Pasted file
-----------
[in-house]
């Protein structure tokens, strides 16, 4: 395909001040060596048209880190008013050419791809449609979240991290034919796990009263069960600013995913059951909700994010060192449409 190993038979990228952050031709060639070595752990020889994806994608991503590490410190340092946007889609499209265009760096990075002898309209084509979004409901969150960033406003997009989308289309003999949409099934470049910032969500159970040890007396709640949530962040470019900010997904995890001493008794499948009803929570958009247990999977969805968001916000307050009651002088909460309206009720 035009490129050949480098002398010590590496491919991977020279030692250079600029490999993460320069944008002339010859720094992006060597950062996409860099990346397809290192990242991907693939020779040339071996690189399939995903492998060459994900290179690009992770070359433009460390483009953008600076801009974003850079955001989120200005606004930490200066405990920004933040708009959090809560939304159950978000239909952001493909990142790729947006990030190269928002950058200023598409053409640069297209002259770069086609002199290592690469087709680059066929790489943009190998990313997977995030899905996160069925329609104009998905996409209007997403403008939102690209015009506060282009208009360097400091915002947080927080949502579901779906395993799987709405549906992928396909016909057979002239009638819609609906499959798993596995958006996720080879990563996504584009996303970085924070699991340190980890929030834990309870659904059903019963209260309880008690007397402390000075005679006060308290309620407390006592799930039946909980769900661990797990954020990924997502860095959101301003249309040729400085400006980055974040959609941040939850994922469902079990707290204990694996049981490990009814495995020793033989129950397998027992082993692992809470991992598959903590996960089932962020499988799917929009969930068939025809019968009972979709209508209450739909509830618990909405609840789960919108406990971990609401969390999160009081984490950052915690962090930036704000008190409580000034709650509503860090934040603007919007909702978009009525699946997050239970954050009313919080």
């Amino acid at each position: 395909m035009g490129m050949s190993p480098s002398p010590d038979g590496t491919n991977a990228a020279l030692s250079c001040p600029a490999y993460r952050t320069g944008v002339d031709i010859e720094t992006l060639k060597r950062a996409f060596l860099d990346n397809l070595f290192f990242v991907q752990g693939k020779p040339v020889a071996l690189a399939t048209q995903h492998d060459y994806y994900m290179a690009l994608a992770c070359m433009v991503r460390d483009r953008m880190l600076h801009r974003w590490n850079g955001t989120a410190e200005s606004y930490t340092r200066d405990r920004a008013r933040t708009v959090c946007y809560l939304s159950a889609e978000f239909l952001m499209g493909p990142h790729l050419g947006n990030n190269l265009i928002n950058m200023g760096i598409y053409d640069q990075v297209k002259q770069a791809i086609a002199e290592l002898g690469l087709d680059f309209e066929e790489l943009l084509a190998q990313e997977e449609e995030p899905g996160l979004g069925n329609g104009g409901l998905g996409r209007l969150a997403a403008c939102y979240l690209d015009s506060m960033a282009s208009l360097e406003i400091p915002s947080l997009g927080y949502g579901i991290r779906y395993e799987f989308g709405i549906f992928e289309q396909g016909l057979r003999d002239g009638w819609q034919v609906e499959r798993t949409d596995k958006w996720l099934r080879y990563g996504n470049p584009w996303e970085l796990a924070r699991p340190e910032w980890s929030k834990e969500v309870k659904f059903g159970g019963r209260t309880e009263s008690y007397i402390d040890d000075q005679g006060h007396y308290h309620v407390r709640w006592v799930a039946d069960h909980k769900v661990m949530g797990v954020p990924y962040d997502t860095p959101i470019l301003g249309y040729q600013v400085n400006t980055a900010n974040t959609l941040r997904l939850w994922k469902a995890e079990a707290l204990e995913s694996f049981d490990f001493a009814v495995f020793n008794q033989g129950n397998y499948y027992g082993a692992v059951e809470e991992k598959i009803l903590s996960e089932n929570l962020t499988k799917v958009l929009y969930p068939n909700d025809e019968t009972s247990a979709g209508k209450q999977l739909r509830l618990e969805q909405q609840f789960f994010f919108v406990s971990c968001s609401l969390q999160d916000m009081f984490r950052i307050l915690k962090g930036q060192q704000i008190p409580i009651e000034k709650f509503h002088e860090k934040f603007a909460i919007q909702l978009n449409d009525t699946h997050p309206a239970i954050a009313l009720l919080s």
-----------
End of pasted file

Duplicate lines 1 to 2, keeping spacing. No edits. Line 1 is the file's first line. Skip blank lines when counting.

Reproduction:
[in-house]
């Protein structure tokens, strides 16, 4: 395909001040060596048209880190008013050419791809449609979240991290034919796990009263069960600013995913059951909700994010060192449409 190993038979990228952050031709060639070595752990020889994806994608991503590490410190340092946007889609499209265009760096990075002898309209084509979004409901969150960033406003997009989308289309003999949409099934470049910032969500159970040890007396709640949530962040470019900010997904995890001493008794499948009803929570958009247990999977969805968001916000307050009651002088909460309206009720 035009490129050949480098002398010590590496491919991977020279030692250079600029490999993460320069944008002339010859720094992006060597950062996409860099990346397809290192990242991907693939020779040339071996690189399939995903492998060459994900290179690009992770070359433009460390483009953008600076801009974003850079955001989120200005606004930490200066405990920004933040708009959090809560939304159950978000239909952001493909990142790729947006990030190269928002950058200023598409053409640069297209002259770069086609002199290592690469087709680059066929790489943009190998990313997977995030899905996160069925329609104009998905996409209007997403403008939102690209015009506060282009208009360097400091915002947080927080949502579901779906395993799987709405549906992928396909016909057979002239009638819609609906499959798993596995958006996720080879990563996504584009996303970085924070699991340190980890929030834990309870659904059903019963209260309880008690007397402390000075005679006060308290309620407390006592799930039946909980769900661990797990954020990924997502860095959101301003249309040729400085400006980055974040959609941040939850994922469902079990707290204990694996049981490990009814495995020793033989129950397998027992082993692992809470991992598959903590996960089932962020499988799917929009969930068939025809019968009972979709209508209450739909509830618990909405609840789960919108406990971990609401969390999160009081984490950052915690962090930036704000008190409580000034709650509503860090934040603007919007909702978009009525699946997050239970954050009313919080």